When you hear some drummers play, you may wonder “does that guy have three arms?” In this case, which involves a robotic arm programmed for drumming, indeed he does.
Scientists have created a new “smart arm”—a robotic wearable limb that can be attached to the shoulder to let drummers play with three arms.
The two-foot long “smart arm,” that can be attached to a musician’s shoulder, responds to human gestures and the music it hears. When the drummer moves to play the high hat cymbal, for example, the robotic arm maneuvers to play the ride cymbal. When the drummer switches to the snare, the mechanical arm shifts to the tom.
Georgia Tech Professor Gil Weinberg oversees the project, which is funded by the National Science Foundation. He says the goal is to push the limits of what humans can do.
“If you augment humans with smart, wearable robotics, they could interact with their environment in a much more sophisticated manner,” says Gil Weinberg, director of the Center for Music Technology at Georgia Tech. “The third arm provides a much richer and more creative experience, allowing the human to play many drums simultaneously with virtuosity and sophistication that are not otherwise possible.”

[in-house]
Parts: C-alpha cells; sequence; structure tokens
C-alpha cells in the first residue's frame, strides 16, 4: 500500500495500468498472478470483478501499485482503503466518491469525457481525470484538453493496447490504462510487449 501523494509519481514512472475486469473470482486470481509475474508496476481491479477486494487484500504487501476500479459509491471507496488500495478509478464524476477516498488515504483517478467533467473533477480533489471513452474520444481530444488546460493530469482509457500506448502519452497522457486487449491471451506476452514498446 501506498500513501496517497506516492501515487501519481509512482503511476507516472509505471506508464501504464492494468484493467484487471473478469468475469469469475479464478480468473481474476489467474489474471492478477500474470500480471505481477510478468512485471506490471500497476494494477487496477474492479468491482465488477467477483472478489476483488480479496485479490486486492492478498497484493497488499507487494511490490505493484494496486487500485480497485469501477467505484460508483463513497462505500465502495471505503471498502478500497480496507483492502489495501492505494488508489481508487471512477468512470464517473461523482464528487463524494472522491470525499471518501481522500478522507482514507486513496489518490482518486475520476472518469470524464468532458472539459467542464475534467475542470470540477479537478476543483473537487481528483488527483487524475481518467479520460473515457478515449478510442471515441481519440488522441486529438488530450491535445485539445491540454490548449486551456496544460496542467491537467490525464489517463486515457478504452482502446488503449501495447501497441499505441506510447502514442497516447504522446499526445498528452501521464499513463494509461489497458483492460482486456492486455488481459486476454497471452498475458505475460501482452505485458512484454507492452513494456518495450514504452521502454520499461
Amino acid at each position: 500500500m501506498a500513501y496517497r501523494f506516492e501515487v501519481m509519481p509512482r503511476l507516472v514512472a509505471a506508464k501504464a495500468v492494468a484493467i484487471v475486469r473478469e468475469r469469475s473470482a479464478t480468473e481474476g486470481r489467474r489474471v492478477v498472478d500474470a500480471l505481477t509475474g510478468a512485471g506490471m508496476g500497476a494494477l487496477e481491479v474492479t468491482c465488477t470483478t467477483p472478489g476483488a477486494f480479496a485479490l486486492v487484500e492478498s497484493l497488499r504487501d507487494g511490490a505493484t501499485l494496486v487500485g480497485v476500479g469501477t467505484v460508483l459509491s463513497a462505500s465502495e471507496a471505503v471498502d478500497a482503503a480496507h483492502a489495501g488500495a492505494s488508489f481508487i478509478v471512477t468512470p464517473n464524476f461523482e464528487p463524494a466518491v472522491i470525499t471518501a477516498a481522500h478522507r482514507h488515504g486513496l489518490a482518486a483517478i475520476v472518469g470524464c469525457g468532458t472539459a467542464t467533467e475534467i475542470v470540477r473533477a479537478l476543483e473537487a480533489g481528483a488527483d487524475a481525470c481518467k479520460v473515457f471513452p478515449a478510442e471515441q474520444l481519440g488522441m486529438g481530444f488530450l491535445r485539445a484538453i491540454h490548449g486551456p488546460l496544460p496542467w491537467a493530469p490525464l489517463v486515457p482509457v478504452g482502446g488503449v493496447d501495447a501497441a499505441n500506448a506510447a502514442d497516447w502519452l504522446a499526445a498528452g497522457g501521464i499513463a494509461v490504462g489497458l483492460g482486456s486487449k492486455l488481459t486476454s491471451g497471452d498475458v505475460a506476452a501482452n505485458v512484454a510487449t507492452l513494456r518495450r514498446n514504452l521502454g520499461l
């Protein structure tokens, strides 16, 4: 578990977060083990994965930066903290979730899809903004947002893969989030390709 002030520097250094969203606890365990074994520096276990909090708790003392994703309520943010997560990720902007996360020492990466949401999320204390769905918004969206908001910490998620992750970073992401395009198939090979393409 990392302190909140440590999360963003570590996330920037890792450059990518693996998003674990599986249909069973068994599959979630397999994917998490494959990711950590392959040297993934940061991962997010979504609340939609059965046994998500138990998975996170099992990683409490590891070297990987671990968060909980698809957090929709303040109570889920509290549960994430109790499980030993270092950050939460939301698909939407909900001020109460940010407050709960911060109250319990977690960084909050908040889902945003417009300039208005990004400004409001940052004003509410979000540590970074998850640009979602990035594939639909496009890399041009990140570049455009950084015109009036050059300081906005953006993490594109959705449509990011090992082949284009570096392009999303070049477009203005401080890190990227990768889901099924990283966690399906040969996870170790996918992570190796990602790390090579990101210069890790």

The robotic arm is smart for a few reasons. First, it knows what to play by listening to the music in the room. It improvises based on the beat and rhythm. For instance, if the musician plays slowly, the arm slows the tempo. If the drummer speeds up, it plays faster.
Another aspect of its intelligence is knowing where it’s located at all times, where the drums are, and the direction and proximity of the human arms. When the robot approaches an instrument, it uses built-in accelerometers to sense the distance and proximity. On-board motors make sure the stick is always parallel to the playing surface, allowing it to rise, lower or twist to ensure solid contact with the drum or cymbal. The arm moves naturally with intuitive gestures because it was programmed using human motion capture technology.
On the next page, learn what inspired these scientists to build this new robo-arm, and
watch a video of the smart arm in action…